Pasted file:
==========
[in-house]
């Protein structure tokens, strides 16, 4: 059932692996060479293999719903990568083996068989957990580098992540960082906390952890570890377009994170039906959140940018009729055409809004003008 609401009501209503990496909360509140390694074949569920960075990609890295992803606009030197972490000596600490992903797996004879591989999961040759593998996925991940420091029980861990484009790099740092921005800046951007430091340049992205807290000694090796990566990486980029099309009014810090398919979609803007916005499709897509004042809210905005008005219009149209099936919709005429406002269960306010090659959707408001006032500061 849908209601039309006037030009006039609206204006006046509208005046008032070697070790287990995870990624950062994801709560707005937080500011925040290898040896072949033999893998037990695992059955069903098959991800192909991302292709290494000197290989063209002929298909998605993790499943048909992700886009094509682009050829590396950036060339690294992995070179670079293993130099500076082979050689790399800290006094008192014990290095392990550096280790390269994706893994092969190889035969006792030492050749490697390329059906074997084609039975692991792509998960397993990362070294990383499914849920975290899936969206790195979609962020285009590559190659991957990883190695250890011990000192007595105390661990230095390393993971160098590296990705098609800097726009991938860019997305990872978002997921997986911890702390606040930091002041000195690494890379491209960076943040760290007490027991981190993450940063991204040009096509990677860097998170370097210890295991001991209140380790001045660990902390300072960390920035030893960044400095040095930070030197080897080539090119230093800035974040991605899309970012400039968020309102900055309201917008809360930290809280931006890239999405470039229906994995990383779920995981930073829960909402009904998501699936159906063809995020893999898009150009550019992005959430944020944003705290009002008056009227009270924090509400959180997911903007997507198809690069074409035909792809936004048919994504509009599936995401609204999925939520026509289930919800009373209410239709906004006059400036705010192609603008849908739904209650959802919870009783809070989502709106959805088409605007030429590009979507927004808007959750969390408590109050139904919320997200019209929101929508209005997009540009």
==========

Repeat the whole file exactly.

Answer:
[in-house]
């Protein structure tokens, strides 16, 4: 059932692996060479293999719903990568083996068989957990580098992540960082906390952890570890377009994170039906959140940018009729055409809004003008 609401009501209503990496909360509140390694074949569920960075990609890295992803606009030197972490000596600490992903797996004879591989999961040759593998996925991940420091029980861990484009790099740092921005800046951007430091340049992205807290000694090796990566990486980029099309009014810090398919979609803007916005499709897509004042809210905005008005219009149209099936919709005429406002269960306010090659959707408001006032500061 849908209601039309006037030009006039609206204006006046509208005046008032070697070790287990995870990624950062994801709560707005937080500011925040290898040896072949033999893998037990695992059955069903098959991800192909991302292709290494000197290989063209002929298909998605993790499943048909992700886009094509682009050829590396950036060339690294992995070179670079293993130099500076082979050689790399800290006094008192014990290095392990550096280790390269994706893994092969190889035969006792030492050749490697390329059906074997084609039975692991792509998960397993990362070294990383499914849920975290899936969206790195979609962020285009590559190659991957990883190695250890011990000192007595105390661990230095390393993971160098590296990705098609800097726009991938860019997305990872978002997921997986911890702390606040930091002041000195690494890379491209960076943040760290007490027991981190993450940063991204040009096509990677860097998170370097210890295991001991209140380790001045660990902390300072960390920035030893960044400095040095930070030197080897080539090119230093800035974040991605899309970012400039968020309102900055309201917008809360930290809280931006890239999405470039229906994995990383779920995981930073829960909402009904998501699936159906063809995020893999898009150009550019992005959430944020944003705290009002008056009227009270924090509400959180997911903007997507198809690069074409035909792809936004048919994504509009599936995401609204999925939520026509289930919800009373209410239709906004006059400036705010192609603008849908739904209650959802919870009783809070989502709106959805088409605007030429590009979507927004808007959750969390408590109050139904919320997200019209929101929508209005997009540009």